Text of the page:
During the early flowering stage, take a stroll around your grow room or garden with a magnifying glass or jeweller’s loupe. Inspect a few nodes on each plant to see how far along into the flowering process they are. At this stage, you won’t see any obvious flowers or pollen sacs. Instead, you’re looking for young pre-flowers. Although these tiny structures look similar, they have distinct features that allow growers to tell them apart.

Male pre-flowers look like tiny green eggs or “balls”. These young pollen sacs will look smooth and won’t possess any fine hairs, or any distinct point. Later into the flowering stage, pollen sacs begin to form larger and denser clusters. They’ll become easy to identify with the naked eye by this point. However, pollen sacs usually begin to disperse their contents around 2–3 weeks after forming. Be sure to remove them from your space with haste if you don’t plan on crossing your plants.


Female pre-flowers also develop at the nodes. You can distinguish them based on one obvious visual characteristic: hairs. Female pre-flowers feature tear-drop shaped calyxes with small hairs protruding from the tip. These small hairs, known as pistils, are the sex organs of female cannabis flowers.

These protruding structures are designed to capture pollen, which leads to fertilisation. They stick out away from the flower to capture pollen from the air, and to await being brushed up against by pollen-covered insects.

Within a matter of weeks, these small pre-flowers swell into dense nuggets and begin churning out cannabinoid and terpene-rich resin. Since you the removed males and prevented pollination, your flowers will continuously produce resin until the end of the growing cycle.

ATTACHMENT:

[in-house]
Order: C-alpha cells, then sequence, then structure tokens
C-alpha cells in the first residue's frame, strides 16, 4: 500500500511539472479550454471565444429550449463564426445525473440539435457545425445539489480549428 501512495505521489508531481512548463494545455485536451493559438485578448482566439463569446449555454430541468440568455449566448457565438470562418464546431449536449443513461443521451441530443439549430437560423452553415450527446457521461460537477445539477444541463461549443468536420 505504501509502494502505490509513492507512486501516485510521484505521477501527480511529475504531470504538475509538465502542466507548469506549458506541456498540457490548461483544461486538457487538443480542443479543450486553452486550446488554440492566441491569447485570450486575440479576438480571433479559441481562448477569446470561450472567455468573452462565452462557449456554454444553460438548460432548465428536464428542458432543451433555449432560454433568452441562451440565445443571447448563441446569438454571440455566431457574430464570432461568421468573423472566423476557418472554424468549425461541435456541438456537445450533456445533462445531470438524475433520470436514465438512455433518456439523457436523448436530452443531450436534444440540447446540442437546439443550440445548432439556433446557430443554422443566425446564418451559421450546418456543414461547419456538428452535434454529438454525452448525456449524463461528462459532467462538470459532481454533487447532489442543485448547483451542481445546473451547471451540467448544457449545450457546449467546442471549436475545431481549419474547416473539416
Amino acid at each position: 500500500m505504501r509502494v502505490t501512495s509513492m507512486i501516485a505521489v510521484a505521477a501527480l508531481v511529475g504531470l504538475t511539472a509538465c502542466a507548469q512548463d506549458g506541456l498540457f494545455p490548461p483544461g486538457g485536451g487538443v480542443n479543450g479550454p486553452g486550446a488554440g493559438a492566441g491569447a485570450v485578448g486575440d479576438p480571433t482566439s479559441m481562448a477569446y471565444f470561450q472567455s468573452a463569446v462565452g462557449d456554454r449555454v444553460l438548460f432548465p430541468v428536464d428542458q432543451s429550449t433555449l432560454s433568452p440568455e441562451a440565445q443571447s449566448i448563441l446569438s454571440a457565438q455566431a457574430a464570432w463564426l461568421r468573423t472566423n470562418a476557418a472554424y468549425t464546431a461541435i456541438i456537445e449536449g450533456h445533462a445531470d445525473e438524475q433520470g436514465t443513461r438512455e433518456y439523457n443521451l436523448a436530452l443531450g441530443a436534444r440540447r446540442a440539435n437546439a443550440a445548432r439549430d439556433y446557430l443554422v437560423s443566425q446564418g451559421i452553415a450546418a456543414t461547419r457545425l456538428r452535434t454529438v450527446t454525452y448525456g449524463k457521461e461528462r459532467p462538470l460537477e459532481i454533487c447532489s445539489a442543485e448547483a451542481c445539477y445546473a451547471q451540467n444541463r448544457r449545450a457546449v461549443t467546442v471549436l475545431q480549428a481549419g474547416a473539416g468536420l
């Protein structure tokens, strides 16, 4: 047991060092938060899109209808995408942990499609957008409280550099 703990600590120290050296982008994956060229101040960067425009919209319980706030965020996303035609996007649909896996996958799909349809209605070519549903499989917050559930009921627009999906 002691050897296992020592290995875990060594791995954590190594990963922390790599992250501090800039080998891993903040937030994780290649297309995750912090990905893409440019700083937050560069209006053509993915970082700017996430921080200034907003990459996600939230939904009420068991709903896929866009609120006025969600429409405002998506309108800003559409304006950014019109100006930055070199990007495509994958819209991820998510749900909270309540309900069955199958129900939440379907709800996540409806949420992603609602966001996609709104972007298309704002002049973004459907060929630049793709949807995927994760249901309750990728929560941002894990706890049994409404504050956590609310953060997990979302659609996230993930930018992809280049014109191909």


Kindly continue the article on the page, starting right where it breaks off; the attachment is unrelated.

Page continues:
Several factors can cause female plants to start to develop pollen sacs—or exposed stamens—alongside their flowers. This trait means that plants don’t need to rely on a nearby male to burst their sacs and fertilise them. As we’ll discuss in a bit, this is actually a savvy survival mechanism and a display of nature’s genius. However, hermaphrodites aren’t desirable in the grow room or garden. Now, let’s discuss both types and how to avoid the issues they cause.


Hermaphrodite cannabis plants come in two different forms: true hermaphrodites and “bananas”.

The former features distinctly male and female reproductive organs. Upon close inspection, you’ll notice pollen sacs occupying some nodes, and female flowers residing at others. When the pollen sacs rupture, the pollen will displace into the flowers, and the plant will effectively breed with itself. From there, it’ll go to seed and produce the subsequent generation.

“Banana” hermaphrodites get their name from their physical characteristics. Instead of producing separate organs, they develop a bare pollen-producing stamen within the female flower. This naked appendage drops pollen directly onto buds to ensure self-reproduction. These stamens share a similar shape and colour to a certain tropical fruit, hence their name.